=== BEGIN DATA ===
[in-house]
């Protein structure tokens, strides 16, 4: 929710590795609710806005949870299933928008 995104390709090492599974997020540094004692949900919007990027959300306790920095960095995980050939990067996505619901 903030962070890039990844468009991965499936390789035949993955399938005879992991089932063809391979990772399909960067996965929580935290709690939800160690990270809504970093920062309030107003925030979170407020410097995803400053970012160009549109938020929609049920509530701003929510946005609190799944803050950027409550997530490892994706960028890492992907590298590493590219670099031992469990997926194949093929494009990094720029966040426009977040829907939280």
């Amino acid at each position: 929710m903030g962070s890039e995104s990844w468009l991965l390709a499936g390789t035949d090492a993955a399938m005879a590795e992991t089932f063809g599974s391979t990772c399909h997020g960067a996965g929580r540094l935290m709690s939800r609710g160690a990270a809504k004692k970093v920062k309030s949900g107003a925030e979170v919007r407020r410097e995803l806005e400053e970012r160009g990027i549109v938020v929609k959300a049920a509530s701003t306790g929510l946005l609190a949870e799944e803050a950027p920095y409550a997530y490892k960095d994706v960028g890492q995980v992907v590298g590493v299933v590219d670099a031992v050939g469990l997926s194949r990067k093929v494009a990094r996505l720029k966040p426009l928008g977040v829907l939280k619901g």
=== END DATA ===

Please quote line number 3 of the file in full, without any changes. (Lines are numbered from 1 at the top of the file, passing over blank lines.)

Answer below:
């Amino acid at each position: 929710m903030g962070s890039e995104s990844w468009l991965l390709a499936g390789t035949d090492a993955a399938m005879a590795e992991t089932f063809g599974s391979t990772c399909h997020g960067a996965g929580r540094l935290m709690s939800r609710g160690a990270a809504k004692k970093v920062k309030s949900g107003a925030e979170v919007r407020r410097e995803l806005e400053e970012r160009g990027i549109v938020v929609k959300a049920a509530s701003t306790g929510l946005l609190a949870e799944e803050a950027p920095y409550a997530y490892k960095d994706v960028g890492q995980v992907v590298g590493v299933v590219d670099a031992v050939g469990l997926s194949r990067k093929v494009a990094r996505l720029k966040p426009l928008g977040v829907l939280k619901g």